Geological sequestration

VaultDoorGeological carbon sequestration involves the separation and capture of carbon dioxide (CO2) at the point of emissions followed by storage in deep underground geologic formations. This is also referred to as carbon (or CO2) capture and storage (CCS).

On this page, you will learn about the two ways to sequester CO2 in geological media: (1)

You will also learn about

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Physical mechanisms usually involve trapping CO2 within a cavity in the rock underground. These cavities are either large man-made cavities, such as caverns and mines or the pore space present within rock formations such as the structural traps in depleted oil and gas reservoirs and in aquifers.

Enhanced oil recovery

CO2 injection into oil and gas reservoirs is sometimes used to help push out the product and extend the amount of oil and gas that can be recovered from the site. This is called enhanced oil recovery. The United States is the world leader in enhanced oil recovery technology, using about 32 million tons of CO2 per year for this purpose. (2) In this way, there is an economic benefit to CO2 capture and storage for the oil and gas industry.

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Chemical mechanisms of trapping CO2 involve transforming the CO2 or binding it chemically to another substance in the ground. This can be done in the following ways:

  • dissolving CO2 in underground water or reservoir oil
  • decomposing CO2 into its ionic components
  • locking CO2 into a stable mineral precipitate
  • adsorption trapping

The fundamental mechanisms for CO2 storage in underground geological media basically translate into the following trapping means:

  • CO2 is dissolved into fluids, such as formation water and reservoir oil, that saturate the pore space within rock formations
  • Gaseous CO2 is adsorbed onto a coal matrix underground because CO2 has a higher affinity to coal than does the methane that is usually found in coal beds

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Suitable geological formations


Figure 1: Potential US & Canadian CO2 storage locations

The following geological formations are considered suitable for CO2 storage:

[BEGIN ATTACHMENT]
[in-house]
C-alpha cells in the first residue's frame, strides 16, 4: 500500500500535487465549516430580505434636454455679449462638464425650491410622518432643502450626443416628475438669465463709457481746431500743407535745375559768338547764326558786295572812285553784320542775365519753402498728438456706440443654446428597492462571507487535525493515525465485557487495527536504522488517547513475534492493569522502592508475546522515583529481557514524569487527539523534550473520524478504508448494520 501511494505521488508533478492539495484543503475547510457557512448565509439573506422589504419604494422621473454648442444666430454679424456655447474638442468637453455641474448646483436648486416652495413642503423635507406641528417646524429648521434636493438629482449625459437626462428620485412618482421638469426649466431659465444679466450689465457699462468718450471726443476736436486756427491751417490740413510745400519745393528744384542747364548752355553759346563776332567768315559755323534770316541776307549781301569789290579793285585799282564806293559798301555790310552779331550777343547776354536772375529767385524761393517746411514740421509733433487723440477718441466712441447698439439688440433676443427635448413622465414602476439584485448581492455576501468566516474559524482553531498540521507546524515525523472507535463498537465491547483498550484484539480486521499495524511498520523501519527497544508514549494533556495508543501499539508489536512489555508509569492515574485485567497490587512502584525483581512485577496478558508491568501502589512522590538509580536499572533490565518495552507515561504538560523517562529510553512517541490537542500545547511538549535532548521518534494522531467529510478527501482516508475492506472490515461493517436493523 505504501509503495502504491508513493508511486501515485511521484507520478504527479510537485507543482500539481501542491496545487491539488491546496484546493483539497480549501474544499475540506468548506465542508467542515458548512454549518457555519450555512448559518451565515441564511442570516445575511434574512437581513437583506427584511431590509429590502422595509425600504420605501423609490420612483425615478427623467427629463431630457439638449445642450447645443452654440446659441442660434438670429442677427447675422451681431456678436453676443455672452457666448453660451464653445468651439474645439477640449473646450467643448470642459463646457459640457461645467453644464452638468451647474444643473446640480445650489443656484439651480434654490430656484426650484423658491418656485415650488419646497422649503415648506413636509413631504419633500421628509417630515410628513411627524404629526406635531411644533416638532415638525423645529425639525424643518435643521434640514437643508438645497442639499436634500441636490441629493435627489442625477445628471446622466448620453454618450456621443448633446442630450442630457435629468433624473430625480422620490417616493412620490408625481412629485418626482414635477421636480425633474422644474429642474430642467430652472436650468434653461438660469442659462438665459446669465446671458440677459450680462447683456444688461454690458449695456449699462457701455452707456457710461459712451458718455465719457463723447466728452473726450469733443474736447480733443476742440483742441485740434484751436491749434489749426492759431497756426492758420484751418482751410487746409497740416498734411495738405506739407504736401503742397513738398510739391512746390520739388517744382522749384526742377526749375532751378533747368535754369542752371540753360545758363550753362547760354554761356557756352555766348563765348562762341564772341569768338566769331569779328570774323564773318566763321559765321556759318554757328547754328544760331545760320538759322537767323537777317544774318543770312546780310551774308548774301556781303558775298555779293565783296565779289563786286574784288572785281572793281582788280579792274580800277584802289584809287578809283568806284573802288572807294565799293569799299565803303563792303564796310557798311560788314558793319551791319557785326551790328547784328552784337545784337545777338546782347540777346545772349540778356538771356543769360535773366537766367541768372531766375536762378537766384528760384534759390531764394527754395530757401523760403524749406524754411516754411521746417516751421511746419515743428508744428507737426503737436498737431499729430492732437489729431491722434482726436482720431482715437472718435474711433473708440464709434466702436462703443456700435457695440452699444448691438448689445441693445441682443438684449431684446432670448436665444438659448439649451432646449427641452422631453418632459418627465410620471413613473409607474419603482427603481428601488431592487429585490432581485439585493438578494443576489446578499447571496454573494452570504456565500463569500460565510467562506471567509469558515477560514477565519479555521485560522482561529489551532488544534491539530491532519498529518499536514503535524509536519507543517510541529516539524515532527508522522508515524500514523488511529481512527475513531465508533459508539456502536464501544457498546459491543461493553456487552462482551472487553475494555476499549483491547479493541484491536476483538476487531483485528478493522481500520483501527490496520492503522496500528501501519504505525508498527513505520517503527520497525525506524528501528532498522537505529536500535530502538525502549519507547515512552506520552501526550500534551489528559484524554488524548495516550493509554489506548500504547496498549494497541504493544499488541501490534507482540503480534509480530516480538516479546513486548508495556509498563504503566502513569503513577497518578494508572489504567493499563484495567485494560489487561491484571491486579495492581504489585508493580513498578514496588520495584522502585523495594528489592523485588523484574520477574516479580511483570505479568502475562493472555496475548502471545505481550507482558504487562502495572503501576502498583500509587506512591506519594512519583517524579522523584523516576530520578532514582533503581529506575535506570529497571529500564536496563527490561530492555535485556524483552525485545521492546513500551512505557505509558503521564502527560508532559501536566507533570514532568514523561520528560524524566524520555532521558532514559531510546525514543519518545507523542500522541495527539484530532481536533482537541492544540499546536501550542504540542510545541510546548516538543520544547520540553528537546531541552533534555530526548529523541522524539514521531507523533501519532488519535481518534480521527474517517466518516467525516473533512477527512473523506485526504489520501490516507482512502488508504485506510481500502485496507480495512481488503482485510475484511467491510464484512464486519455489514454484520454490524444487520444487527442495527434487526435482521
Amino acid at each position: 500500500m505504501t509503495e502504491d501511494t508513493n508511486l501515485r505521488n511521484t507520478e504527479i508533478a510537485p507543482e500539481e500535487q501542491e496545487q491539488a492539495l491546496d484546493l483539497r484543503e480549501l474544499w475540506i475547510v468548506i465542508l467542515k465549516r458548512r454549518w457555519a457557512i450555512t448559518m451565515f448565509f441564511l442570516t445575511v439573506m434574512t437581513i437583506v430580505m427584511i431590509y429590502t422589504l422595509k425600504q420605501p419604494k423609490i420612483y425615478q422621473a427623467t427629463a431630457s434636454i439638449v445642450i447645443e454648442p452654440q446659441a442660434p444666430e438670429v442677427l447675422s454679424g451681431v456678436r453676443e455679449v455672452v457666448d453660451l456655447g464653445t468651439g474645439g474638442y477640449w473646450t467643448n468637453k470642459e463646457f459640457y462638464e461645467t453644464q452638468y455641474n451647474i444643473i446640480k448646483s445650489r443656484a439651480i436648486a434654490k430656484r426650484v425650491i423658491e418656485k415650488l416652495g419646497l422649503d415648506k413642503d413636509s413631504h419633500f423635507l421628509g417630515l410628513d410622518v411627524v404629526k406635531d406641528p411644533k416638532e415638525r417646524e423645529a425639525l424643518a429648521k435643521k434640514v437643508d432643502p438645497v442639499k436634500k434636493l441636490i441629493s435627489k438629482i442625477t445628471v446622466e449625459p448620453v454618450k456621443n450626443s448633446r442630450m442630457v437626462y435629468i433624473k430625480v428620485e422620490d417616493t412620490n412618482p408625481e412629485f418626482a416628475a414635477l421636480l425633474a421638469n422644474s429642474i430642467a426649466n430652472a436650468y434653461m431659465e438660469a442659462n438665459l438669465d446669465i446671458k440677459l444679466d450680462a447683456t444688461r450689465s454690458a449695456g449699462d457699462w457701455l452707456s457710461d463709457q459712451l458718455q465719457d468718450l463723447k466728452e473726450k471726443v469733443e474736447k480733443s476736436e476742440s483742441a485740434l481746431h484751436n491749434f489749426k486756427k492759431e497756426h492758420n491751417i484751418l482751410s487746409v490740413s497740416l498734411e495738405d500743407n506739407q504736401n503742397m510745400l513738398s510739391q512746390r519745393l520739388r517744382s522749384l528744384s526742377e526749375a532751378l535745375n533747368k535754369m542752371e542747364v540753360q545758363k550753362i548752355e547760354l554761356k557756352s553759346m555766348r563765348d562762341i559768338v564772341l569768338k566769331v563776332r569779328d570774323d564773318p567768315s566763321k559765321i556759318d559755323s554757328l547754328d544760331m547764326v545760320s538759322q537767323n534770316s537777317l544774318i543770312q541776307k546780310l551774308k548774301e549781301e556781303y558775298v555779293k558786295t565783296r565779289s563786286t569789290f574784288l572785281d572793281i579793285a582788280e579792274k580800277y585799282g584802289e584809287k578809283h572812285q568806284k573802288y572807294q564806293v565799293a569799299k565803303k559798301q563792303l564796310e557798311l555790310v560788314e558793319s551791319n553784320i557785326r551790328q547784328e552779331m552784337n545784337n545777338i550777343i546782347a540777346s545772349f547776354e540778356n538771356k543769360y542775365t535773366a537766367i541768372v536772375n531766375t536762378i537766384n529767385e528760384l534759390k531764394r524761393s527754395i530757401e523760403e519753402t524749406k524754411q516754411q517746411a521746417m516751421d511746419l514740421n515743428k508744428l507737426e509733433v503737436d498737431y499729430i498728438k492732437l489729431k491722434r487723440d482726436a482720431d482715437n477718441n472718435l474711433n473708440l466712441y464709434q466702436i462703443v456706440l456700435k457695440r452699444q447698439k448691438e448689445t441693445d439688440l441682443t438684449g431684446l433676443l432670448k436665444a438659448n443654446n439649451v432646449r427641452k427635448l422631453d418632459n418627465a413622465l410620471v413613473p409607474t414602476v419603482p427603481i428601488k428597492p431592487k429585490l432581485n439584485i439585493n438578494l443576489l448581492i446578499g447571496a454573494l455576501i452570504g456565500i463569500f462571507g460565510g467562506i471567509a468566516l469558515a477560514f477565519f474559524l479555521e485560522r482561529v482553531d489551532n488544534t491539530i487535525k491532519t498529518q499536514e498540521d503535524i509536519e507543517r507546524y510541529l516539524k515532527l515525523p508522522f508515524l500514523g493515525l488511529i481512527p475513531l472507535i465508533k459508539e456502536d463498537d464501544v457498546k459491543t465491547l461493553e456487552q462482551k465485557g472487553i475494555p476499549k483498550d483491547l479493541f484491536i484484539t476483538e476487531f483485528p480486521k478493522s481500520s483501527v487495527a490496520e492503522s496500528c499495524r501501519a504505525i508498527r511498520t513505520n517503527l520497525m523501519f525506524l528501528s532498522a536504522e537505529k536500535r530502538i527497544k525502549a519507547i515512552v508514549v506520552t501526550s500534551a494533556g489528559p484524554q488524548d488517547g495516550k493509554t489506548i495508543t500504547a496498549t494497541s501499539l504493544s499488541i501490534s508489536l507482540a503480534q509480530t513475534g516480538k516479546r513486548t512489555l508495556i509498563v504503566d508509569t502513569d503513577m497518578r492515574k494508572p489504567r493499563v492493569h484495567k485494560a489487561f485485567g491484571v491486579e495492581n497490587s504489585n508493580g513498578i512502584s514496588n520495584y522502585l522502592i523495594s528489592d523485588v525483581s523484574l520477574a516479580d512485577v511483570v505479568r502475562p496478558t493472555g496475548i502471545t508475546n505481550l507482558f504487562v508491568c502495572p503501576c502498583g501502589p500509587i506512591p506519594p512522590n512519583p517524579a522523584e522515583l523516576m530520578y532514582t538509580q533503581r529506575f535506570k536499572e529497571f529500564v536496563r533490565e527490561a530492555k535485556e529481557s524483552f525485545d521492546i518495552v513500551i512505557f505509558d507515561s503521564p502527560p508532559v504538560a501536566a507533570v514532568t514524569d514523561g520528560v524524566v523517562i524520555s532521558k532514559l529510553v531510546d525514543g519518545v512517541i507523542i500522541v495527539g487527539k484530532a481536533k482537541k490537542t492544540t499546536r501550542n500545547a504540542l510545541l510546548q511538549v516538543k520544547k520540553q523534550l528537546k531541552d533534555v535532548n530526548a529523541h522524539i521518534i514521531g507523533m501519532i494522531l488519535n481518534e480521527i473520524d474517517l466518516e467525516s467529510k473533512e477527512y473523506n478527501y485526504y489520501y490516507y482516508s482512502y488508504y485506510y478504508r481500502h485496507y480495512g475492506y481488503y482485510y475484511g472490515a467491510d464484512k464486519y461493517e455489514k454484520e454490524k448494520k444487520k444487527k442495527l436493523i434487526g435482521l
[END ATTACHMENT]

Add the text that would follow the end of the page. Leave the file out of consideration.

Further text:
• mature oil and natural gas reservoirs
  • oil- and gas-rich organic shale
  • uneconomic coalbeds
  • deep aquifers saturated with brackish water or brine (saline)
  • salt caverns
  • basalt formations

Figure 1 shows potential US and Canadian CO2 storage locations (Image from NETL: NETCAERB)

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Concerns about geological sequestration

Much of the current work on geological sequestration involves capturing the CO2 from large emitters such as the oil sands and coal-burning electrical plants and injecting the CO2 underground. However, these producers are usually a long distance from suitable geological formations required for potential sequestration sites. So, the CO2 often needs to be piped or trucked from the source to the injection site. This takes a lot of energy which usually involves production of more CO2.

Many consider geological carbon sequestration to still be experimental and controversial. There are some key unanswered questions:

  • How long will the sequestered CO2 remain captured?
  • Are there other consequences or risks that need to be considered?
  • Will this prevent us from reducing our consumption of fossil fuels (esp. coal)?

It takes a lot of energy and resources to build and operate sequestration facilities. Is this type of CO2 sequestration cost effective? Wouldn’t we be better to eliminate CO2 production in the first place?

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